González is referring to the fact that if you peek into a microscope at a tree-core sample from a Colorado blue spruce, the tree’s rings — and age — will be easily discernible. Clear, darker lines alternate in a repeated pattern with lighter bands making it easy to read annual growth and to analyze for fires, drought, wet periods, or insect outbreaks that might show as irregular or off-color marks in the core. Try the same with a Caribbean pine from Central America and the exercise is more complicated. Due to the tropical climate and year-round moisture, tree rings are much harder to recognize or to distinguish from climate or weather events and bands vary in width.
As a result, Guatemala and other Latin American countries have utilized dendrochronology — and the proxy data it provides — much less than Northern Hemisphere countries. Through tree-ring analysis, scientists can recognize past precipitation and temperature patterns, drought frequency and intensity, and extreme weather events such as fires or hurricanes. That set of proxy data enables climate scientists to reconstruct past climates through models. This improved record of historical climates and their mechanisms could help improve forecasts of future climate-change scenarios.
In recent years, Guatemala’s mid-summer drought is lasting longer, said Willson García, Chief of INSIVUMEH’s Research and Meteorological Services Department, which affects agriculture, food security and rural people’s livelihoods. Now, INSIVUMEH’s technicians can potentially gather tree-ring data to model past mid-summer drought cycles.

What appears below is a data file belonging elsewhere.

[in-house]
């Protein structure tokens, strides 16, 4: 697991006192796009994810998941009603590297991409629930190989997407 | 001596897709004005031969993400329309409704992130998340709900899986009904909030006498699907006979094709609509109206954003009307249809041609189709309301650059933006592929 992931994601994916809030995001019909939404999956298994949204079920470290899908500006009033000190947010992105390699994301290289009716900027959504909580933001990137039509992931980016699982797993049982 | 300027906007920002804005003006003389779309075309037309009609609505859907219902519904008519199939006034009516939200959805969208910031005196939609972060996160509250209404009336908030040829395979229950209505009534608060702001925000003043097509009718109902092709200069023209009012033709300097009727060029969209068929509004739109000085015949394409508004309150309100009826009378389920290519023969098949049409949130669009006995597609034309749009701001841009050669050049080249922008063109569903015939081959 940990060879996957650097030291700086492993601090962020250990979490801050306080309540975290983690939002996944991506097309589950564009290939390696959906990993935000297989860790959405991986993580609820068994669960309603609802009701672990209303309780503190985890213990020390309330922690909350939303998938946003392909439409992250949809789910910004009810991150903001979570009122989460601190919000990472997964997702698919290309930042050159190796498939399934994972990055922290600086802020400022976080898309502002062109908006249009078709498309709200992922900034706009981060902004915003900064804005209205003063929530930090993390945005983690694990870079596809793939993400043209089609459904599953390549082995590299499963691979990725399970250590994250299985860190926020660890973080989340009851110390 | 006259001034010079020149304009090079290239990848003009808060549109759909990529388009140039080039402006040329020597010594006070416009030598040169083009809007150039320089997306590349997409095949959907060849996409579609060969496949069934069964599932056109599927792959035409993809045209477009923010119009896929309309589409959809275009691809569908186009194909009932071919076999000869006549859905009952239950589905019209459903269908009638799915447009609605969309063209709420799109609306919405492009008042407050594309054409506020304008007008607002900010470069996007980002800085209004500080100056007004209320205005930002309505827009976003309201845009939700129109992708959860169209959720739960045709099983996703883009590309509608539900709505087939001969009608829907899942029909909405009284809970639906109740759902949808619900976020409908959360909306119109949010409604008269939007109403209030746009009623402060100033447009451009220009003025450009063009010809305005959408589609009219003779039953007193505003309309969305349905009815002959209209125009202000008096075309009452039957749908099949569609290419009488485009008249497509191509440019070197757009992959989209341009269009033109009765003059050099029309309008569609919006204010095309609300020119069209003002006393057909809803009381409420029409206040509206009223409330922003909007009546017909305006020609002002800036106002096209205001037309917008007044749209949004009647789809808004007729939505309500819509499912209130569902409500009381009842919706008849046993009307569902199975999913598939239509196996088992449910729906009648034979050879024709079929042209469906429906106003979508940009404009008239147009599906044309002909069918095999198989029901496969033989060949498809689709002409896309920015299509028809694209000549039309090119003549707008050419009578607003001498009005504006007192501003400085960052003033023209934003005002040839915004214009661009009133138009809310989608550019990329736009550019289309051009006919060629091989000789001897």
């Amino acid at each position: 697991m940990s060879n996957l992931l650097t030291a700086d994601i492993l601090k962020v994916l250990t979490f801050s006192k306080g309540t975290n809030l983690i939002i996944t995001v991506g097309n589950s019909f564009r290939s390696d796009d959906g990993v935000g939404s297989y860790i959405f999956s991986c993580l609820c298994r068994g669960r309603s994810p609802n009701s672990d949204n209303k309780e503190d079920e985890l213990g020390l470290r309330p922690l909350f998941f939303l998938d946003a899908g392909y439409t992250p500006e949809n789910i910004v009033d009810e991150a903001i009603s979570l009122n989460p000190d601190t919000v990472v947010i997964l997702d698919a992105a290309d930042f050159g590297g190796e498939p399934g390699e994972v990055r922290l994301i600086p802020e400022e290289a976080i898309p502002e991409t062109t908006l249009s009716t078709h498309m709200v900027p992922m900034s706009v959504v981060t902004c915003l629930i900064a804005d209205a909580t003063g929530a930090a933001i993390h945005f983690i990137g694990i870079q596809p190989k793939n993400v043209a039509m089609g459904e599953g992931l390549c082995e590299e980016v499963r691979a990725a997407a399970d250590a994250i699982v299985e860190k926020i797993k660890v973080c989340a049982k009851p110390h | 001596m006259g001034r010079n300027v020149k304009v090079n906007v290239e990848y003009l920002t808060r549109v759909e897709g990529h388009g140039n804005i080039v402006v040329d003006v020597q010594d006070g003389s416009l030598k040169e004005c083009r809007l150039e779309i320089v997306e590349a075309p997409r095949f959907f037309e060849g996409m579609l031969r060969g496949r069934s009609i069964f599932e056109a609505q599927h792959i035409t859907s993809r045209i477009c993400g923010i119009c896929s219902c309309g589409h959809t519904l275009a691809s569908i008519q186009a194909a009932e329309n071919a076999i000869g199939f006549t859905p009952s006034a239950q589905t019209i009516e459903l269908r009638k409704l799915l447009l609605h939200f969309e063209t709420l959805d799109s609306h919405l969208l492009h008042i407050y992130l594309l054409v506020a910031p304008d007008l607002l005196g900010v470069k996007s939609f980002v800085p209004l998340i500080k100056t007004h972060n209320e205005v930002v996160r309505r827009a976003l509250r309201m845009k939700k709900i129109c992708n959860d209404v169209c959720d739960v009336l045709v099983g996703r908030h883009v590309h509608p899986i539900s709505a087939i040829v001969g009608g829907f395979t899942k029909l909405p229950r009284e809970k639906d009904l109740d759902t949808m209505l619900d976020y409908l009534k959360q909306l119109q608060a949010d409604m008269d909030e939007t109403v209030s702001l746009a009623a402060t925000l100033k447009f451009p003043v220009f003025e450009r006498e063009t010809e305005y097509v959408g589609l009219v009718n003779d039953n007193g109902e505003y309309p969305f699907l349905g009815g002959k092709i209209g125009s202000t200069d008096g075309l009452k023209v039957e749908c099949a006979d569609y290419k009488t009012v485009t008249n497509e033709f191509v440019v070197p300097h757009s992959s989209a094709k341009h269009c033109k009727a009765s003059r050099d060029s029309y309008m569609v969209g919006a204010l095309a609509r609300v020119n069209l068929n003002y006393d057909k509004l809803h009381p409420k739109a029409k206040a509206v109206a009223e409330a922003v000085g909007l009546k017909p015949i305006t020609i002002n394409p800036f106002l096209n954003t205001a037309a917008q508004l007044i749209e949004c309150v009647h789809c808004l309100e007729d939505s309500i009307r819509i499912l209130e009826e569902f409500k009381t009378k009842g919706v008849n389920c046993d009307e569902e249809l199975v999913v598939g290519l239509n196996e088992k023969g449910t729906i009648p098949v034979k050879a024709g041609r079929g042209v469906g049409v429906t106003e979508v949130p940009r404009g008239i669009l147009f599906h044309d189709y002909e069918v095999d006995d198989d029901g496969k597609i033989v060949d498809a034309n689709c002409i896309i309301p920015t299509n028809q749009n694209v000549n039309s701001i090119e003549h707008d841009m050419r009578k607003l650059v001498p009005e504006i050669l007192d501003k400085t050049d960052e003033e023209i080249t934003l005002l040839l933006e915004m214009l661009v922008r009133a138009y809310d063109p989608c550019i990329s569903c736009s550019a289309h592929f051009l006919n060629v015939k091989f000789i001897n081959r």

Tree-ring analysis can also help determine if recent shifts in the range of the Intertropical Convergence Zone (ITCZ) – a band of atmospheric currents that account for rainfall periods in Central America and tropical regions around the world – resembles past changes and variability and what the long-term consequences might be. Ultimately, dendrochronology data can help improve INSIVUMEH climate forecasts and national projections about what warmer global temperatures or an altered ITCZ may mean for food production, water resources management, forest growth, and other important sectors.